It also became apparent to me that some students lack any semblance of compassion and were absolutely heartless in their expectations and demands–even though they knew that I had a family member in the hospital for two weeks. I was frustrated and saddened to have met with such harsh expectations and comments. But, I have to remember that some students really do not care about anything else but their assignments and their lives. I learned a good lesson with this–that some students do not want their professors to be human. And, well, I might have an invisible S for Superwoman on my chest, but this term that pesky Kryptonite brought me down to Earth. Hopefully next term I can do the usual 4-10 day grading turn around, but it didn’t happen this November or December!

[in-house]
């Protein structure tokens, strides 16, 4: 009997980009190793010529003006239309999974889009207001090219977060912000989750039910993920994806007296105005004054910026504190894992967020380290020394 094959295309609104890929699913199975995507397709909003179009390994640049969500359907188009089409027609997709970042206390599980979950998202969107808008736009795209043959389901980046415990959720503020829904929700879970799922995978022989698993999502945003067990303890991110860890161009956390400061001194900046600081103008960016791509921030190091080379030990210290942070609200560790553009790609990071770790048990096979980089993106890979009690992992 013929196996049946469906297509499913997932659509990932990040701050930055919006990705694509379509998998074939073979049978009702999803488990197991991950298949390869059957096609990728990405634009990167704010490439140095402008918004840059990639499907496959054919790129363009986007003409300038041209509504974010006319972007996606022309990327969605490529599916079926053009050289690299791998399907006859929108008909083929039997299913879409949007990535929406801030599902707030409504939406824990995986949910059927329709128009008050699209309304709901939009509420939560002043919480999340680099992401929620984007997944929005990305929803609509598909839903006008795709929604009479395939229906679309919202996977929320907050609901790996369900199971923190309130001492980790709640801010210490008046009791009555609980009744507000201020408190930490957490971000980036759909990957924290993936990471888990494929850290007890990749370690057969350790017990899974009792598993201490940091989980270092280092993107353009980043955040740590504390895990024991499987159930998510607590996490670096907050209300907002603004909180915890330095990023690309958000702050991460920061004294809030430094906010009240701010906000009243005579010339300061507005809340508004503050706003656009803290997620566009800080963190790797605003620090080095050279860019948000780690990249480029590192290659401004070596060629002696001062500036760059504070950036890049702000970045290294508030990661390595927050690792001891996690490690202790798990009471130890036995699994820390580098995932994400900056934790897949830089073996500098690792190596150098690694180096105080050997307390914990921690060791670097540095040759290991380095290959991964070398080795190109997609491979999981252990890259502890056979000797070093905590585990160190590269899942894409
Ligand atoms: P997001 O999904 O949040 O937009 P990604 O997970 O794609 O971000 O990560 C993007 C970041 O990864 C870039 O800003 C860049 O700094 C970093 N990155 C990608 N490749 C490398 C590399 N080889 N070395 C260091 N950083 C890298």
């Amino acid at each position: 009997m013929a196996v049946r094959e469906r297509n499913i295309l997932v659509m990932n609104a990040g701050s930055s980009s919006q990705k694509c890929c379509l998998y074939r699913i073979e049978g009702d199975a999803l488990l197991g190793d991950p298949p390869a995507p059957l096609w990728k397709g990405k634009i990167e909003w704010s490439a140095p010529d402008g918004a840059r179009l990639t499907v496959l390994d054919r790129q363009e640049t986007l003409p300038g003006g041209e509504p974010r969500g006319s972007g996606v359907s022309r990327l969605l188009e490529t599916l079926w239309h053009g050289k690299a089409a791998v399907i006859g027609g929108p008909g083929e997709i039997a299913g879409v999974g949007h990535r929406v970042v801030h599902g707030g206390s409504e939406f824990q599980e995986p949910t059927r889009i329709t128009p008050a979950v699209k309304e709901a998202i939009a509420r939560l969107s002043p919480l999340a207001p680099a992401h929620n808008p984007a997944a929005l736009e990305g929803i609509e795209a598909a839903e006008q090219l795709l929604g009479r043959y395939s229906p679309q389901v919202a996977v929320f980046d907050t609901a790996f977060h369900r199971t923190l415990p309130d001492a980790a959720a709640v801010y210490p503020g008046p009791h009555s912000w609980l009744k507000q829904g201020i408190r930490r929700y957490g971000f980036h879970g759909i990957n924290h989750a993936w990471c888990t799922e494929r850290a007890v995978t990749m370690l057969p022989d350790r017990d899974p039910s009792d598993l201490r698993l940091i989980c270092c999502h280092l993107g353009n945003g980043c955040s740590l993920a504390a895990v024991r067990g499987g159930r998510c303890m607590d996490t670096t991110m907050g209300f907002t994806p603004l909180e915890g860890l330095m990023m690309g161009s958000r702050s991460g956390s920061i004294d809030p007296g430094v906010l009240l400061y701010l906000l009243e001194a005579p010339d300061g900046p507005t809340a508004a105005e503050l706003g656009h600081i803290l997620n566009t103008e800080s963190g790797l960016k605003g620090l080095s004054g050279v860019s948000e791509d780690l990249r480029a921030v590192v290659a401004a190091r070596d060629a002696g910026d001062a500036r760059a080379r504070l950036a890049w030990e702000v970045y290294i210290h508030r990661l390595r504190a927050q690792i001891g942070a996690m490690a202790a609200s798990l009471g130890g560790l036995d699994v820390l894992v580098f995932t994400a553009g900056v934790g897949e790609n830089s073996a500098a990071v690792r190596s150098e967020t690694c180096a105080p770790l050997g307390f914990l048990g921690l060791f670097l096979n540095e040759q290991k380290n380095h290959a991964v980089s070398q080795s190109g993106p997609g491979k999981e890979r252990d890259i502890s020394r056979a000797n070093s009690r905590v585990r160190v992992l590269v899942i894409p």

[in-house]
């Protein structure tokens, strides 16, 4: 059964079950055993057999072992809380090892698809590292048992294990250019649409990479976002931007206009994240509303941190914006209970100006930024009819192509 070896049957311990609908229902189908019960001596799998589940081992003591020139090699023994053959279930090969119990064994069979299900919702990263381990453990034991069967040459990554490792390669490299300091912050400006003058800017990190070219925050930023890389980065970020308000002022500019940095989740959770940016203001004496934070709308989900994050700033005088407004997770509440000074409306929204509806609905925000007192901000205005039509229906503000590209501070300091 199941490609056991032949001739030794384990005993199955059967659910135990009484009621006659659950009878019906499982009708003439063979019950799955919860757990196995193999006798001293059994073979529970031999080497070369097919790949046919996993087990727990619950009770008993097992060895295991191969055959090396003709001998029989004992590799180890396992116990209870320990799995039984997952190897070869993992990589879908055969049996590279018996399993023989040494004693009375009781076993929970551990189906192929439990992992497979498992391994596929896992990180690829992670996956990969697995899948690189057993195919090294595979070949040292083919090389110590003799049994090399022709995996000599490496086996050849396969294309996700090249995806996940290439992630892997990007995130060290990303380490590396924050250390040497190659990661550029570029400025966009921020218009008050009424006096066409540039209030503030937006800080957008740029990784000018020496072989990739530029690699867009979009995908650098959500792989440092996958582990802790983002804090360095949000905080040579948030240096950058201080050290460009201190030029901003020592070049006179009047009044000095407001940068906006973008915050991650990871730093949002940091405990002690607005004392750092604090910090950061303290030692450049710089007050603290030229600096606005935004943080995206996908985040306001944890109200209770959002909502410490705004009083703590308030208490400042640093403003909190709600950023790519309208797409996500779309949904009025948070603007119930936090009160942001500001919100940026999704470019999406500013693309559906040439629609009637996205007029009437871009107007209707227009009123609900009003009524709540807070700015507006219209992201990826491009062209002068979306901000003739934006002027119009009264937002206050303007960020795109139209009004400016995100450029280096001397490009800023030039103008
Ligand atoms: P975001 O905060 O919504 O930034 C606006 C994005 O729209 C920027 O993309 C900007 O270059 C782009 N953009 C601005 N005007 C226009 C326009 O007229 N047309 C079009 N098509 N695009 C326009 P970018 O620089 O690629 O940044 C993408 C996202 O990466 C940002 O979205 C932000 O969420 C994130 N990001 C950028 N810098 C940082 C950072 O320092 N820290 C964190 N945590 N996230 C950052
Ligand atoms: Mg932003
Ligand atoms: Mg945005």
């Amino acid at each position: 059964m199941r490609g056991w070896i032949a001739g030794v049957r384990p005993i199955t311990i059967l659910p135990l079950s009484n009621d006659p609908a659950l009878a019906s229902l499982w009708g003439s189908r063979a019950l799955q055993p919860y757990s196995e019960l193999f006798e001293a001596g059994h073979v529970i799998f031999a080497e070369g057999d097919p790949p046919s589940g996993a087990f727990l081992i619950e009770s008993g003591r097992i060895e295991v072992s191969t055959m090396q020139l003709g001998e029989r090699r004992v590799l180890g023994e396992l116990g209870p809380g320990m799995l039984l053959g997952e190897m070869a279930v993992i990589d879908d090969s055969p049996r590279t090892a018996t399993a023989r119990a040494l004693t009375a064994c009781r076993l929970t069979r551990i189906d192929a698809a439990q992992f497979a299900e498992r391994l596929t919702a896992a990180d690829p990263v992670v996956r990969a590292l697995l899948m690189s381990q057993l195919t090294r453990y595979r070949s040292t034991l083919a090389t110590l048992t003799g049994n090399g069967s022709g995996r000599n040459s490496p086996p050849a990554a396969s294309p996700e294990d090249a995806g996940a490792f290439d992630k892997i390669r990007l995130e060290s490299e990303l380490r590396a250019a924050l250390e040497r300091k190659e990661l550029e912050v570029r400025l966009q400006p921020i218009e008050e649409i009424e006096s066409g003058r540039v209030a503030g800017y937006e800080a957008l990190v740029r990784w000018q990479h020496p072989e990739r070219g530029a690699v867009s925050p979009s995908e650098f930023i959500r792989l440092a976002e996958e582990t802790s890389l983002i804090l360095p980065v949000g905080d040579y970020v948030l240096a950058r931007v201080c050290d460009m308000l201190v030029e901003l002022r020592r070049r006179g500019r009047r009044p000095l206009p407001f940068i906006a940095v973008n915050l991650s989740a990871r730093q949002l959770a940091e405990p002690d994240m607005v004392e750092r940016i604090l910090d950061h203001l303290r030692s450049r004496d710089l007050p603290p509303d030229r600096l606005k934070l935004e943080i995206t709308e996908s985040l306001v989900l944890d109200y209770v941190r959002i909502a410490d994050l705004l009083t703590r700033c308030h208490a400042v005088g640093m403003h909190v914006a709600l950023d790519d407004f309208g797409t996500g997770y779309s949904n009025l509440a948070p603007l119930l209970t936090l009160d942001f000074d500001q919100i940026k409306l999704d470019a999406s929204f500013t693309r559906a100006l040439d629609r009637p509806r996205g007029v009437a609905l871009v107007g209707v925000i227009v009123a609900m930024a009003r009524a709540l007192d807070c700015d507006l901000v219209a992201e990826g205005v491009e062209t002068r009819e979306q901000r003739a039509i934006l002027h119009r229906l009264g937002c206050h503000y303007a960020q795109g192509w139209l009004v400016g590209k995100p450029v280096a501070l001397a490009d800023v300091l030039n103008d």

I am back in the saddle, but not cinched in or seated properly! That’s life, right?

Managing Projects: Having More Balance

I did something radically different this Summer with my writing. I didn’t have a strict schedule and I worked daily on different projects. Normally I would have spent 60-120 minutes on different projects over the course of the day and work on multiple projects each day. This Summer was one per day–OK occasionally 1.5 per day. I have not decided which I preferred. Moments have taken place where I’ve wondered the veracity of this tactic. But, overall it’s freeing to try something new and then think about if it worked for me.